Oryx, a Kvaser customer, specializes in building simulators for applications as wide ranging as excavation, drilling and mining, forestry harvesting and container handling.
Oryx’s simulators are unique in their uncanny ability to replicate a machine’s real environment to the smallest detail. This means not only reproducing the operator’s cabin in its entirety, but also being able to imitate the weight and pressure experienced by the machine in a particular situation.
Each cabin sits on either an electric or hydraulic motion platform that responds to the operator’s commands in real-time. In addition, up to five flat screens are mounted like windows in a real cabin to provide further realism. However, it is Oryx’s advanced algorithms, generating billions of calculations in a fraction of a second, which are the key to making the system move and behave just like the real machine.
With so many inputs and output signals to manage, the most complex part of the simulator development is the communication between software and hardware. Oryx chose the CAN protocol to manage this, not only because of its popularity in the machine industry, but also because of its cost-effectiveness and stability.
Each machine has one or more Kvaser’s PCI Canx cards within the simulation computer, handling CAN communication between the simulation software and the machine’s interfaces. Johan Granström, Sales & Marketing Manager for Oryx Simulations AB notes: “We selected Kvaser as our supplier partly because of our geographic proximity, but also because of their flexibility and the help they offered during the development process. Kvaser’s products offer great Linux compatibility, which is crucial because all our simulators are based on Linux. We are also using Kvaser drivers and SDK kit.”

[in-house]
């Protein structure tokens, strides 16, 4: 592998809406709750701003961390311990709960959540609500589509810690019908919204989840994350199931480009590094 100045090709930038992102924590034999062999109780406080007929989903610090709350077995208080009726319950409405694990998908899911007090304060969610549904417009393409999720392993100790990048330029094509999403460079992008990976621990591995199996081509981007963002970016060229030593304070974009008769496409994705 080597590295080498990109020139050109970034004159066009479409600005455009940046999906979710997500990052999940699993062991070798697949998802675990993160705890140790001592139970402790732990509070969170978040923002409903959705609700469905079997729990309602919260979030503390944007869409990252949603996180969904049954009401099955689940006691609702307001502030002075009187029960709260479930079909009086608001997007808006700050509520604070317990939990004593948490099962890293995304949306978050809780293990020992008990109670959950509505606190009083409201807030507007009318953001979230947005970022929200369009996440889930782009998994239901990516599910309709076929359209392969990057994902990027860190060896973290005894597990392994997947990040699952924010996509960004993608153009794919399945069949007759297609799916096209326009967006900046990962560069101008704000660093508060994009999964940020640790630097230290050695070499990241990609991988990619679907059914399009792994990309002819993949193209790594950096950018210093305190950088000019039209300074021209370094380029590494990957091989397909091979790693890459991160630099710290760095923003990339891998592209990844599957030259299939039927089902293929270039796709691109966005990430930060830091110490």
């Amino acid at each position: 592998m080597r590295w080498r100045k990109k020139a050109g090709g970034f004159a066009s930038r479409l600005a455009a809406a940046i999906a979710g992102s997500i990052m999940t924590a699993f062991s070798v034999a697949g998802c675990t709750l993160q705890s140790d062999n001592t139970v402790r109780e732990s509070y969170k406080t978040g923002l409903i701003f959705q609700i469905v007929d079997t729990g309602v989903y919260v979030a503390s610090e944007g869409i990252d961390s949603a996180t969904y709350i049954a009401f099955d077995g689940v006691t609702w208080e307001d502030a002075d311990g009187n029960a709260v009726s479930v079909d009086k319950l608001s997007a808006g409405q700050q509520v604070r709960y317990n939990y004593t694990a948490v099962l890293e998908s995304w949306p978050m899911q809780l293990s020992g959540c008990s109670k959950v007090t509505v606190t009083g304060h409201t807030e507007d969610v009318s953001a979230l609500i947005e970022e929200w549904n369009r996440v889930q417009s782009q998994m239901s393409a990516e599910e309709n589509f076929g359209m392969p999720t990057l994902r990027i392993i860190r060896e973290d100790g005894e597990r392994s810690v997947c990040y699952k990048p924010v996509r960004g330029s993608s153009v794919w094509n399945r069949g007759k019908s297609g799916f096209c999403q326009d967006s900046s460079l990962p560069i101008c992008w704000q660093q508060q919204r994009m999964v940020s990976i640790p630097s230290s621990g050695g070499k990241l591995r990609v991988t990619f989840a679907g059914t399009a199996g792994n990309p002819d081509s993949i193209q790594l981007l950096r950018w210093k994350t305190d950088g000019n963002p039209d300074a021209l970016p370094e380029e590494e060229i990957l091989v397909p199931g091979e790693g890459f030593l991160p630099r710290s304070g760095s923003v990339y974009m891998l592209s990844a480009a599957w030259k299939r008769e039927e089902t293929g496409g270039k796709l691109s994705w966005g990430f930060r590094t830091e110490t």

Oryx’s capacity to transform advanced simulation into intuitive and easy-to-use training tools is reaping benefits for customers and end users alike. For trainee operators, simulation results in a steeper learning curve, allowing them to concentrate on improving their skill without worrying about the consequences of a mistake. Another value is safety. Notes Granström: “Damages and injuries are common during basic training, so simulation removes the risk to personnel and equipment.” For training organizations, simulation allows the instructor to closely scrutinize students’ progress, whilst also enabling them to be exposed to dangerous and/or infrequent situations, such as a landslide. Meanwhile, fleet owners benefit from decreased wear and tear on vehicles, reduced fuels costs, plus the ability to monitor operator skill and productivity more rigorously than otherwise.